Is This The Most Creative Kaiseki In Tokyo?

Journeys

July 24, 2018 | BY Kissa Castañeda

Executive chef Noriyuki Hamada of Hoshinoya Tokyo talks us through the making of his fish-only kaiseki that's delicate and delicious at the same time.

A visit to Tokyo is likely to involve a delicious meal of fish, whether it's a breakfast bowl of chirashi after witnessing the tuna auction at Tsukiji market (catch the original location before it moves to Toyosu in October) or a traditional sushi dinner at Sushi Saito, Sukibayashi Jiro or one of the other stalwarts. If you're already well-versed with the infinite preperations of fish that one encounters in Japan, a visit to Hoshinoya Tokyo's restaurant will still manage to surprise you.

Transforming Japanese ingredients with French techniques while thinking outside the box, executive chef Noriyuki Hamada changes your perception of how a meal of fish is prepared and enjoyed. One of Japan's most talented chefs—he bagged the bronze Bocuse d’Or, an internationally-acclaimed competition—chef Hamada deftly pushes the envelope while still injecting tradition to come up with his signature fish-centric kaiseki offering at Hoshinoya Tokyo. Fascinated by fish "destined for the garbage", as well as an avid forager, he shares how he comes up with one of the most creative and intriguing kaiseki dinners to come our way.

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Why is kaiseki important to you and what would you like others to take from this dining experience?  

Noriyuki Hamada (NH): The spirit behind kaiseki is very important. A long time ago, back when food was scarce, monks put hot stones into the inner part of their kimono to warm their stomachs and repress their hunger, which is where the word “kaiseki” derives from. I strongly feel that these old traditions and the thoughts behind them are extremely important.

When I was thinking of a dish that would maintain the spirit behind kaiseki, whilst being understood in today’s modern world, the ‘Five Flavours of Delight’ dish was born.  This dish represents five meticulously designed items representing the five flavours (sour, sweet, bitter, salty, and umami), which are each placed on stones individually heated to ideal serving temperatures.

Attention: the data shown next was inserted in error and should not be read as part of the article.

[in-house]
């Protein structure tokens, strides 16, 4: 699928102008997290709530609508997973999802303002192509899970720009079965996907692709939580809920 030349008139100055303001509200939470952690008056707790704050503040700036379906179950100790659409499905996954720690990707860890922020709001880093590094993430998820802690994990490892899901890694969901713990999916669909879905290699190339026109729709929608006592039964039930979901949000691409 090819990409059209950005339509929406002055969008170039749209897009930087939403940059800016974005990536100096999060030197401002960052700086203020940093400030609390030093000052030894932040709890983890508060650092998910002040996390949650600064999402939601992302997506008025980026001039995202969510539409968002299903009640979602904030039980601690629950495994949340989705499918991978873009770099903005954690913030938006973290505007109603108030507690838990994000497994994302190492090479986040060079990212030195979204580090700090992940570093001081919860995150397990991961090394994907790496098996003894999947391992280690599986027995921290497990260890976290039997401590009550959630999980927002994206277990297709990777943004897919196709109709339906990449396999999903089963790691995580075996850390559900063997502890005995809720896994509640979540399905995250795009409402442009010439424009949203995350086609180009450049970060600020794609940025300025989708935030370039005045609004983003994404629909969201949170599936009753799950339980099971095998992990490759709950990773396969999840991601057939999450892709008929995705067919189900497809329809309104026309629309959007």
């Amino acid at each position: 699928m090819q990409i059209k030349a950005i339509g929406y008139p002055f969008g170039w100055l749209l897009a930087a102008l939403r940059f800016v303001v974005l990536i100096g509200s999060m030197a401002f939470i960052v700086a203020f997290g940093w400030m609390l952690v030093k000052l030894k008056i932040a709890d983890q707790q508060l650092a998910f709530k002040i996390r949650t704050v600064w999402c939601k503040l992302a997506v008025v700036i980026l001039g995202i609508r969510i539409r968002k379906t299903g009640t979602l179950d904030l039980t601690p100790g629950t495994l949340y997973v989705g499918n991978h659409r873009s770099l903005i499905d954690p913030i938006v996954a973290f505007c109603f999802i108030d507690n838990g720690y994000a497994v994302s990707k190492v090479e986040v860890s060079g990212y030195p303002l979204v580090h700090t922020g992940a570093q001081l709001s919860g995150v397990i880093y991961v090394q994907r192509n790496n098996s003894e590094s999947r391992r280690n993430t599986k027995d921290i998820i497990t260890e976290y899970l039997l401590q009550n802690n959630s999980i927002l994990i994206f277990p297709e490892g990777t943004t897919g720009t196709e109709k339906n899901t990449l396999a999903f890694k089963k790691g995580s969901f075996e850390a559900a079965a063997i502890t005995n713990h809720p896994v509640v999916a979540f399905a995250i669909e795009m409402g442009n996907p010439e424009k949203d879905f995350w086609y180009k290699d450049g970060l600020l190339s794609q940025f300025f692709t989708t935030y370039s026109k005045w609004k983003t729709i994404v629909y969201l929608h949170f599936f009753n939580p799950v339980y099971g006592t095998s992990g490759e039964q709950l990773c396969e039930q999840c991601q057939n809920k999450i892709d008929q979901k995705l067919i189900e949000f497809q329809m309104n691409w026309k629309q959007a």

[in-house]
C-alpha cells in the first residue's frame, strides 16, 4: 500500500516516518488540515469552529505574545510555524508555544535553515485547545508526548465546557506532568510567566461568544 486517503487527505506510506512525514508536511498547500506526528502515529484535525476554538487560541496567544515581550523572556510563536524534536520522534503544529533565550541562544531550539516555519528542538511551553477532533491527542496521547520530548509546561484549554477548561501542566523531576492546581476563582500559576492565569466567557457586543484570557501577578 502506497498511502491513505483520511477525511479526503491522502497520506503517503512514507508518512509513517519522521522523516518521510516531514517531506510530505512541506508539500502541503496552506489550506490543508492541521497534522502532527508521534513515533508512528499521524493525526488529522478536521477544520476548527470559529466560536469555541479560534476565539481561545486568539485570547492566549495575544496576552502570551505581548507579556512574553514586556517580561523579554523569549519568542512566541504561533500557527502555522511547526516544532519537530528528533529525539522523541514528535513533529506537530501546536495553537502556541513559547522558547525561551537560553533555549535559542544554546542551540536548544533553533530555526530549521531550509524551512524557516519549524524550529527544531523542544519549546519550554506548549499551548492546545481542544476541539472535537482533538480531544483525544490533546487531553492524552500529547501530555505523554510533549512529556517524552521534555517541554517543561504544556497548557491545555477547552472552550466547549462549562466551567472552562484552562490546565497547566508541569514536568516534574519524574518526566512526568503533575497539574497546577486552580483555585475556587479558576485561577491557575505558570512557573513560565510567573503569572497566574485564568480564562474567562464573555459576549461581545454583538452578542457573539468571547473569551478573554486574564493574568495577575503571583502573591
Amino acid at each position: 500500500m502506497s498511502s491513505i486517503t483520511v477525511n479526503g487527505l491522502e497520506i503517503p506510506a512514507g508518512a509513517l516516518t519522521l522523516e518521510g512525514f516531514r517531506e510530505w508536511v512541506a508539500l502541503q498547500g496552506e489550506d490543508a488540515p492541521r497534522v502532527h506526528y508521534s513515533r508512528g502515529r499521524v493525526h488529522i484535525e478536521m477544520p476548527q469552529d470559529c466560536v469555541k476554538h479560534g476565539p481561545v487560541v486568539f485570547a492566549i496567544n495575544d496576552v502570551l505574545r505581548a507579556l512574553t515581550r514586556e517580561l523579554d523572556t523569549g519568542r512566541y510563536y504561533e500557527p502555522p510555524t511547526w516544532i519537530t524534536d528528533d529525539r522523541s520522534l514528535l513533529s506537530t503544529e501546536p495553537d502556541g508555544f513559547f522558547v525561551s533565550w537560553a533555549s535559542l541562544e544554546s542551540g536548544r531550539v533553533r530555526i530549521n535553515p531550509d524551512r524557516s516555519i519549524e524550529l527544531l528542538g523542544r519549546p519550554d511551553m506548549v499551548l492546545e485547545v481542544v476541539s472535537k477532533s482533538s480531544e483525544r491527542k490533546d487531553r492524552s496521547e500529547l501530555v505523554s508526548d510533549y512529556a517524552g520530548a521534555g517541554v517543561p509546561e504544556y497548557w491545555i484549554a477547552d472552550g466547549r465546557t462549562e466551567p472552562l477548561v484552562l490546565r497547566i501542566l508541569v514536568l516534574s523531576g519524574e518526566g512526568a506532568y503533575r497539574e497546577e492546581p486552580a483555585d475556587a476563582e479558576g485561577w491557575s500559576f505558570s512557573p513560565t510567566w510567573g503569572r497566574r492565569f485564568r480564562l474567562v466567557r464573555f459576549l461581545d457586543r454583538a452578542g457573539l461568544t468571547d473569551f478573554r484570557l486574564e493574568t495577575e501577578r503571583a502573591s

You call your style of cooking “Nippon Cuisine”. Can you describe the philosophy behind it?

NH: The philosophy behind Nippon Cuisine is “Japanese ingredients multiplied by French technique" and “ingredients multiplied by ingredients”. For the first point, I use traditional Japanese ingredients that are familiar to the Japanese but use cooking techniques that differ with traditional techniques to create something that has never been seen or eaten before. By using techniques that are uncommon for Japanese ingredients, I can create a new, delicious dish. 

Many Japanese ingredients that go well together are usually grown during the same season, and that is why they are commonly combined. What I want to do is to analyse those combinations and create new ones. There are many different kinds of ingredients that work well and are yet to be put together. That is the essence of the "Nippon Cuisine" that I envision.

The grand genkan (entrance) into Hoshinoya Tokyo, a modern urban ryokan

Located in the hotel's basement, the restaurant has a dramatic ambience

Custom-made screens delineate the space in the restaurant

A dish of roughscale sole presented simply but beautifully

Maitake mushrooms on offer at Chef Hamada's kaiseki

New ingredients and combinations define Chef Hamada's "Nippon Cuisine"

During our meal at Hoshinoya Tokyo, everything was made with fish. Why the fascination with fish?

Japan has a long and deep culinary history with fish, and the care and thought that goes into fish is extraordinary. From an outsider's point of view, it is also seen as one of Japan’s culinary strengths. The reason why travellers want to eat sushi or tempura when they come to Japan is because these dishes are some of the tastiest ways to enjoy fish. Indeed, you taste the care of those who catch, sell, and prepare the fish. There is that cultural aspect that I respect but I also focus on fish because of its purity; I only want to cook using all-natural ingredients.

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Kaiseki's inherent seasonality and your interest in foraging allow you to use lesser-known ingredients. What are some of the new discoveries that you've used to date?

At the end of April, I went to the mountains to forage uwamizuzakura (Japanese bird cherry) flowers, leaves, stems, and mountain grass. I pickled the flowers in syrup, which I will then used for some desserts. I also steamed the leaves before using it in other dishes. These simple touches add a pleasant, flavourful accent.

Besides the Japanese bird cherry, I plan to use ingredients such as tamushiba, the flowers of the willow-leafed magnolia, and kihada (Amur cork tree), which I believe are not very well-known as cooking ingredients.